Business Technology

Sphere Fluidics: Single cell analysis has never looked so disruptive

3 min read

04 March 2015

Deputy Editor, Real Business

Sphere Fluidics is an Everline Future 50 company pioneering the development of new technology for single cell analysis. Cyto-Mine is the first machine of its kind and enables analysis of millions of single cells in novel biochips and isolation of rare variants which cause disease. This will also allow them to produce new medicines.

View the complete 2015 Everline Future 50 list

Name: Sphere Fluidics Limited 
Industry/sector: Bio-engineering
Date founded:  2010
Founders: Chris Abell and Wilhelm Huck
Location: Cambridge

Between the pair of them, both chemistry professors from Cambridge University, it’s no wonder that Sphere Fluidics was a success. Wilhelm Huck, a fan of nanotechnology, was the winner of the 2010 European Research Council Advanced Grant on Microdroplets in Microfluidics, with a variety of patents already at hand. Meanwhile, Chris Abell has already founded numerous companies, including Astex Technology and Akubio.

The company, commercialising lab-on-a-chip and picodroplet technology developed at Cambridge University, has created unique products for use in single cell analysis and characterisation and also provides collaborative R&D services in this area.

“Single cell analysis is important as pharmaceutical firms are now moving away from chemical (also called small molecule) drugs towards significant investment in biological drugs (biopharmaceuticals – produced by single cells), stem cell therapies and areas of unmet medical need (e.g. cancer – a single cell disease),” the company suggested.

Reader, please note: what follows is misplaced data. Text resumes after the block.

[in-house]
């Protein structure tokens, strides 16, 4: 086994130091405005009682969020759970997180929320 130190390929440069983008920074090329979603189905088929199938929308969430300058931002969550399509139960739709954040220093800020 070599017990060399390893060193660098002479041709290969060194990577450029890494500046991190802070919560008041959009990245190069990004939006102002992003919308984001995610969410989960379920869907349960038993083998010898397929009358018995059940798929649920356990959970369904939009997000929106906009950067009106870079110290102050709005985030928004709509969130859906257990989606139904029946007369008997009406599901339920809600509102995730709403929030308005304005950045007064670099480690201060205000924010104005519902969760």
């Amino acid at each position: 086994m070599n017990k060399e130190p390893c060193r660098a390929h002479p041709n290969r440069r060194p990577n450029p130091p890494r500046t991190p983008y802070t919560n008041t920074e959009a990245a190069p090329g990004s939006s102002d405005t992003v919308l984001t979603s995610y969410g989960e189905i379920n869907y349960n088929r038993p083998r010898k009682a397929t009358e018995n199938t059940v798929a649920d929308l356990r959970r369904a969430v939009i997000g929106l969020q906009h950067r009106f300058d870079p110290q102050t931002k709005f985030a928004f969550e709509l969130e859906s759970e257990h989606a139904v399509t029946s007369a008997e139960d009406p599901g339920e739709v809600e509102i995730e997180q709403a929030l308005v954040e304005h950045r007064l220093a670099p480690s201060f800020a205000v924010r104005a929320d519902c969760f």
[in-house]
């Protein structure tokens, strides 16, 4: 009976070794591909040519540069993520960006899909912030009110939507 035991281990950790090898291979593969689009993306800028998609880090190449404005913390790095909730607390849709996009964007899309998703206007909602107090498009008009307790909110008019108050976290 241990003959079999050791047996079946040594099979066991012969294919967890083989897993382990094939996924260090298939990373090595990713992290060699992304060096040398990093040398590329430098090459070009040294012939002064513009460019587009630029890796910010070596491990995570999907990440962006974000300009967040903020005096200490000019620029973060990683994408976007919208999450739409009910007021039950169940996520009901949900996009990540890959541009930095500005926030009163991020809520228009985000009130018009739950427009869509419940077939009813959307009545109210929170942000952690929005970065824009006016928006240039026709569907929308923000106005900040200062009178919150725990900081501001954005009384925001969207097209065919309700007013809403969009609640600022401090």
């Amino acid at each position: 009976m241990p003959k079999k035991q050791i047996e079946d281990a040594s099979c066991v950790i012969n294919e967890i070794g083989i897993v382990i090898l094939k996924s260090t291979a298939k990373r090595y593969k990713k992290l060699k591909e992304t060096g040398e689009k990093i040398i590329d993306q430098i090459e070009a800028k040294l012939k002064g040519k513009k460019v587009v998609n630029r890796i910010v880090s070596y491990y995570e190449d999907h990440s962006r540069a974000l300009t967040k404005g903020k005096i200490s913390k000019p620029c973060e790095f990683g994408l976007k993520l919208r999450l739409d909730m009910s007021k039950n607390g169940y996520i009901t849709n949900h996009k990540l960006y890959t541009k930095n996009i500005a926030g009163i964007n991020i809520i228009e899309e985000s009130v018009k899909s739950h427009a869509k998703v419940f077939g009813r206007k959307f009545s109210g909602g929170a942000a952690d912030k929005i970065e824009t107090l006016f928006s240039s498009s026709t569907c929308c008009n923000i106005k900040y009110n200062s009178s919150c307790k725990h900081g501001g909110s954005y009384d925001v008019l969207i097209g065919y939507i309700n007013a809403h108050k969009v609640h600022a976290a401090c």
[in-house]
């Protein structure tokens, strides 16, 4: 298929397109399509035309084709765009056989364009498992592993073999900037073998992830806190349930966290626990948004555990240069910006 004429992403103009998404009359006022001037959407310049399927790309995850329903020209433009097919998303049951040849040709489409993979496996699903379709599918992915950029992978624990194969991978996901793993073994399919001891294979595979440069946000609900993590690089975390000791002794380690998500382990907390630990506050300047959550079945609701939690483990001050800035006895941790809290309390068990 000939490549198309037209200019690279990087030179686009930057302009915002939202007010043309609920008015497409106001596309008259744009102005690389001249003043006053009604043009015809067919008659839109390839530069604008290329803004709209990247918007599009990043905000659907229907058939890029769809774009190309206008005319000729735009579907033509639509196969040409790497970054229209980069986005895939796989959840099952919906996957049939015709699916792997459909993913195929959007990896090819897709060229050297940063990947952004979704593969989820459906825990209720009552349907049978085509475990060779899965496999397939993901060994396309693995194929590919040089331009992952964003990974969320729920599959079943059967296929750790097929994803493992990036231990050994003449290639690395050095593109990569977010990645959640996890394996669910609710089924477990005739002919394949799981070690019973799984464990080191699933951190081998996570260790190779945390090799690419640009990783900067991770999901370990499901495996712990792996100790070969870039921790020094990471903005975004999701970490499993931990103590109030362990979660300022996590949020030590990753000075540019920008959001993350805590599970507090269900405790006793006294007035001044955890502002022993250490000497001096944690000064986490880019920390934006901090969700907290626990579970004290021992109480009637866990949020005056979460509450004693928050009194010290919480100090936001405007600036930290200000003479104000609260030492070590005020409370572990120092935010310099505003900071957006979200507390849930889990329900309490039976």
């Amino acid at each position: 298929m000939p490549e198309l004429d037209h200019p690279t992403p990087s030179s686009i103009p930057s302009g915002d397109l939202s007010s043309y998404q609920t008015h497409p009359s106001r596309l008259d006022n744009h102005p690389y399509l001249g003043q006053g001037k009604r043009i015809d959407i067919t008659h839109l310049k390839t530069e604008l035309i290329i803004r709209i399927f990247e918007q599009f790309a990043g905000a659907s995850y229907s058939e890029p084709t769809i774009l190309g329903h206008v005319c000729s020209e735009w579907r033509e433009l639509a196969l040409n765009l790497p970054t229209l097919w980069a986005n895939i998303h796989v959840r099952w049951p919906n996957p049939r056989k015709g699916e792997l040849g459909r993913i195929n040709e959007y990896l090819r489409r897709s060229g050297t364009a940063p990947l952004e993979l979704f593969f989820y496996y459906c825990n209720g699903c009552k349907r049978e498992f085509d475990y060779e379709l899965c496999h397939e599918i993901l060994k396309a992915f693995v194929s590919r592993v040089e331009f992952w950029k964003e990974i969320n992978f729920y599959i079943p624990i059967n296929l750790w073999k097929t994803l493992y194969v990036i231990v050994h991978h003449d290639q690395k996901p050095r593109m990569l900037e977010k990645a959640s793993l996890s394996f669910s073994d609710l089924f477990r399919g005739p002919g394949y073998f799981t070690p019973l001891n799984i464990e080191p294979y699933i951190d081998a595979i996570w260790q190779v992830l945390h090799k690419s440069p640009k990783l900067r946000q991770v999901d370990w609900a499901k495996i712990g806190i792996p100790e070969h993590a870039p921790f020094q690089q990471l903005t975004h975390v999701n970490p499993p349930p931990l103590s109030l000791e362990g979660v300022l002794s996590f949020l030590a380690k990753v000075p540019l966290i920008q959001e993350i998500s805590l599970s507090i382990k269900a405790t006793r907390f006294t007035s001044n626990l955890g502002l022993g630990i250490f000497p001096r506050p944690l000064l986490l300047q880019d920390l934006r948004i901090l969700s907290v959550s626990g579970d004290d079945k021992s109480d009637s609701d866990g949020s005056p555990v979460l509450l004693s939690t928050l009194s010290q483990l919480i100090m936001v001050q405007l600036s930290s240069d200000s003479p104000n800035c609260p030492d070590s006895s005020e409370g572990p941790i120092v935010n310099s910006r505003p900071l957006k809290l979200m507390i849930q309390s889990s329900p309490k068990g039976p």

According to CEO Frank Craig, although the team only has eight members of staff, this is expected to reach up to 50 in three years time.

“We’ve grown in a systematic way, fairly typical of startups. By and large, every company has a similar organisational footprint – a range of types of roles and functions – but in a biotech company you will probably have scientific and manufacturing functions as well.

“One challenge we have is that talented R&D people are difficult to come across and sometimes there are very few people who can do this kind of technical work. In
particular, it can be hard to find people with the right industrial and management background. Sometimes there may literally only be five people in the world with the
right mix of skills and experience.”

Since being founded in 2010, the company has worked on on multiple R&D collaborations with five of the top ten pharma companies and has won two Technology Strategy Board grants with partners MedImmune and Imperial College.

SF explained that “both grants were won following stringent competition and scored over 90 per cent on innovation”.

To date, the company has raised £3.8m, but has stated that “due to income generation, will not require any more investment”.

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